Internationalization for static Next.js

Internationalization for static Next.js


While working on my personal website, I decided to add internationalization for fun. I wanted a simple language picker on the top right of the website, which would switch the top navbar’s strings to the translated versions.
I chose a tech stack for my website that was both simple and flexible in terms of styling: Next.js with Tailwind CSS on the frontend, and GitHub Pages as the host. The 's possible to statically generate the content (SSG). GitHub provides a fantastic .yml template for actions that handles everything for you; all you need to do is push the code to your repo, and voila, it's up and running.
Next.js has supported internationalization out of the box (since v10). With a few config files, your site will automatically redirect users to the appropriate sub-path or sub-domain. The user's preferred language will be detected automatically (if enabled), and they will be redirected accordingly. For instance, a user with French as their preferred language would be redirected from to (sub-path) or (sub-domain).
However, Next.js doesn't provide the actual management of translations and hooks to integrate them into your application. Fortunately, there's a library specifically designed for this purpose: next-i18next. With just a couple of lines of code, this library allows you to easily set up localization. There is a catch, though.

The catch

As I mentioned earlier, we want to statically generate our site content. However, next-i18n provides translations via server-side rendering (SSR), which makes it impossible to export the site statically since we rely on network calls for our translations.
One option to provide translations locally is to route to another HTML page on changing language. So if we have 3 languages which we want to support, we would have 3 versions of each page. This solution is not very elegant and definitely not scalable in the long run.
Luckily, some awesome folks built next-export-18n to address this exact issue. It provides convenient internationalization with a useTranslation hook, exactly as with i18next, but does not rely on SSR. It achieves this by saving the localization as a query parameter instead of using sub-paths or sub-domains.
I will not be providing a tutorial for the setup in this post, as the devs of the module have already done a great job explaining it in the readme of their repo. However, I want to show how I integrated this into my site.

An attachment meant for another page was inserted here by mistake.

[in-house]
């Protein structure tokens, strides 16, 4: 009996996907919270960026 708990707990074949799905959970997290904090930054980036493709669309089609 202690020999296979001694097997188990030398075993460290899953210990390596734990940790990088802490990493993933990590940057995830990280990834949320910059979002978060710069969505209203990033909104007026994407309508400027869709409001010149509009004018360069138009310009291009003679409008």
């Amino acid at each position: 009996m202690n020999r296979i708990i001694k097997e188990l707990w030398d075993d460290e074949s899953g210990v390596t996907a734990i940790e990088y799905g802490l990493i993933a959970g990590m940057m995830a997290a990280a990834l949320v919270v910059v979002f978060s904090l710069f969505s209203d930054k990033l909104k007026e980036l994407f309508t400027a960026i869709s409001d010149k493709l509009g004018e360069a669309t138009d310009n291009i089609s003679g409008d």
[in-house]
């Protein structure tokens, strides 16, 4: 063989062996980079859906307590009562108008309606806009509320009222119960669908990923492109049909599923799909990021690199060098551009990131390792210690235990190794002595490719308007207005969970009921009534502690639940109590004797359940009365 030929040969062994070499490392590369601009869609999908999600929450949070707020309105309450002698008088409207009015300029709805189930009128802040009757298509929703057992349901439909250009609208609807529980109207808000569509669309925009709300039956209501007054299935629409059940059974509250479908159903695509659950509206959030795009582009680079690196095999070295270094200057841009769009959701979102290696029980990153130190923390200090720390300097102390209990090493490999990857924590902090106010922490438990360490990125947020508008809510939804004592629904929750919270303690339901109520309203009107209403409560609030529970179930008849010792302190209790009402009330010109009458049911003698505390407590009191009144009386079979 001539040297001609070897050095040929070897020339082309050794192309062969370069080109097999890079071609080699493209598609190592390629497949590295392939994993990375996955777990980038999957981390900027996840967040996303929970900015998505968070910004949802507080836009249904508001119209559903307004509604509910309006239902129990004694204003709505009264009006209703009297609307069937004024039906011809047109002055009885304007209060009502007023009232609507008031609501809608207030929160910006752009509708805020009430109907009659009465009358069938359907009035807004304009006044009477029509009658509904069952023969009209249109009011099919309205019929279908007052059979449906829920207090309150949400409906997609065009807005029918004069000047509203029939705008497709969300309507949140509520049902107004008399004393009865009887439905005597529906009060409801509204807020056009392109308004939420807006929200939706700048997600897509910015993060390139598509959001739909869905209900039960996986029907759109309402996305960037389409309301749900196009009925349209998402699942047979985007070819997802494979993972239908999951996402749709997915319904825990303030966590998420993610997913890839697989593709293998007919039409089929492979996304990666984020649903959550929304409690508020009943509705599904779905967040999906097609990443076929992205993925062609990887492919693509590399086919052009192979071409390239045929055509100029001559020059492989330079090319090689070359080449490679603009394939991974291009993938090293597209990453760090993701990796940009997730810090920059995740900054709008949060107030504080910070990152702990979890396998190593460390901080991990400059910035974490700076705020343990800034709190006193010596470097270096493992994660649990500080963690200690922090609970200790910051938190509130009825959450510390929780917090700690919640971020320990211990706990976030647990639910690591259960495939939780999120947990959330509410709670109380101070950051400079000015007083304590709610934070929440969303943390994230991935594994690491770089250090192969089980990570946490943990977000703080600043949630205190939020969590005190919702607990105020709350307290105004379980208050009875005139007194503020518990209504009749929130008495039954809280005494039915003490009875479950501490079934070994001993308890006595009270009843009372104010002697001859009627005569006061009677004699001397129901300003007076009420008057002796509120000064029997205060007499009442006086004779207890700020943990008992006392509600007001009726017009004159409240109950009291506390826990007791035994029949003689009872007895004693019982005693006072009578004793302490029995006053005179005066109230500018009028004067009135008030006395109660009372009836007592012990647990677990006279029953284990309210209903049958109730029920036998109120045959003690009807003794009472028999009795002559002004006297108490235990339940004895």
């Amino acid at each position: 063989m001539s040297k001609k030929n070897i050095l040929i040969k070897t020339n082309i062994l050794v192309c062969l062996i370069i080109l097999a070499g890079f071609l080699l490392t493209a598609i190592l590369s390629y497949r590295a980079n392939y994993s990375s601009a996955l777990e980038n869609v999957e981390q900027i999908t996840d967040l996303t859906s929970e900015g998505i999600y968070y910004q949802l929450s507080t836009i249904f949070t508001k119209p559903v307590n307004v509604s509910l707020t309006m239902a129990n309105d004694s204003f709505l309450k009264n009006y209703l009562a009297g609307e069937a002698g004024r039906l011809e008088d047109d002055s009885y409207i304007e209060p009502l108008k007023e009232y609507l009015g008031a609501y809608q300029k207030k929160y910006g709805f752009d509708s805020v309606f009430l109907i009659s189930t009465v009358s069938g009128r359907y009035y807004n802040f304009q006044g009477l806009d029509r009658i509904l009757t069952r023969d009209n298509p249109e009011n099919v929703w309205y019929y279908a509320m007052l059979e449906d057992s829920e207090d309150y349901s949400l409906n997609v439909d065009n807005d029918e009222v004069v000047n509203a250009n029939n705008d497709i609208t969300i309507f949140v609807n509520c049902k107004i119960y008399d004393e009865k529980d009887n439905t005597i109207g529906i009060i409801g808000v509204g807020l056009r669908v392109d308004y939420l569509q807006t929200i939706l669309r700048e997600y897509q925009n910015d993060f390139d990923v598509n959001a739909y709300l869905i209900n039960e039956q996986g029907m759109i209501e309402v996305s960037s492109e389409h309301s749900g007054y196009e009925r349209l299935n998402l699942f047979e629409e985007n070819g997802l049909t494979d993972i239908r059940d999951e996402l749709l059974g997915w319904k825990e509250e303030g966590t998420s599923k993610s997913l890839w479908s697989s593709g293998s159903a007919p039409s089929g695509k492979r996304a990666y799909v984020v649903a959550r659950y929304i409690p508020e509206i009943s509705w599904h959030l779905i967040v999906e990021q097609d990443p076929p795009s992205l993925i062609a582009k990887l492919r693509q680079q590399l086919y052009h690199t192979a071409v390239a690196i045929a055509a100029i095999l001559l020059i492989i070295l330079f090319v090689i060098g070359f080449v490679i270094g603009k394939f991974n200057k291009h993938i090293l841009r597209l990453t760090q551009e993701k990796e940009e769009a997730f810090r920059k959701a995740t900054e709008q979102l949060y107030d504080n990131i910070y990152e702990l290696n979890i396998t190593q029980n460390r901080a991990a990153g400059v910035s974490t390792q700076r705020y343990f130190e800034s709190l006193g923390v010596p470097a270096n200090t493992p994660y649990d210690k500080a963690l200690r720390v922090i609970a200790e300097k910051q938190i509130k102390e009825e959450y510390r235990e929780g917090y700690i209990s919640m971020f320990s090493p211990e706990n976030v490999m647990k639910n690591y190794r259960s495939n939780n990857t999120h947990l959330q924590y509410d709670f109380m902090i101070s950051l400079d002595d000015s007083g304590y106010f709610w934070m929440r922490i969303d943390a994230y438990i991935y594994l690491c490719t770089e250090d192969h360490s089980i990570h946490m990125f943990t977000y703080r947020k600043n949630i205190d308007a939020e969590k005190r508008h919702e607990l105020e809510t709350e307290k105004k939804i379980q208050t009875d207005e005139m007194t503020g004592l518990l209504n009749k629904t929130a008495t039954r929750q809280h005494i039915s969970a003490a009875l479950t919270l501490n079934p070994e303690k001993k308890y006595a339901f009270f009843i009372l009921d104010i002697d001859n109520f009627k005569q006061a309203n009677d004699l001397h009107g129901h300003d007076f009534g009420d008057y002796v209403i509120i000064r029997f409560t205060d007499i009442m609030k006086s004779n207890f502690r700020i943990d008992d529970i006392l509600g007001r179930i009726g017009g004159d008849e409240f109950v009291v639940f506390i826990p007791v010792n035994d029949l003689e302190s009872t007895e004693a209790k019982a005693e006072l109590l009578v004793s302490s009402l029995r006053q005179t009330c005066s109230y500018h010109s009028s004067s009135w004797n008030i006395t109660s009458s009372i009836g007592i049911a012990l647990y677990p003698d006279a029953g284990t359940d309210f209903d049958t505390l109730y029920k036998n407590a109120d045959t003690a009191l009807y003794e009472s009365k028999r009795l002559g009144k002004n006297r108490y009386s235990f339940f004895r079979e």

The languages that I support on my website are English, German, Slovak and Swedish. I created a translations.X.json file for each of the languages, where the X is the 2-letter code of the language. As the module supports nesting in the .json files, I split up my translations into views, such as home, about, etc.
1 2 3 4 5 6 7 8 9 10 11 12 13 14 { "home": { "title": "Stanislav Kosorin", "description": "The personal website of Stanislav Kosorin." }, "contact": { "title": "Contact", "description": "The contact page of Stanislav Kosorin.", "linkedin": "Connect with me on LinkedIn 🌍", "github": "Check out my projects on Github 🐱‍💻", "email": "Send me an email 📧" } }
Then, in each component, I used the useTranslation hook and picked the right localization string using t(), e.g. t(‘view.title’).
1 2 3 4 5 6 7 8 9 10 const { t } = useTranslation(); return ( <> <NextSeo title={t('contact.title')} description={t('contact.description')} /> {"///your component goes here///"} </> );
I also created a minimal language picker, which you can reuse from here. But since you're reading this, you get an exclusive chance to check it out live on this very site, in the .


With the help of next-export-i18n, you can easily add internationalization to a statically exported Next.js site, without relying on server-side rendering. The library allows convenient localization with a useTranslation hook and saves the localization as a query parameter instead of using sub-paths or sub-domains.

Thank you for reading, and happy translating!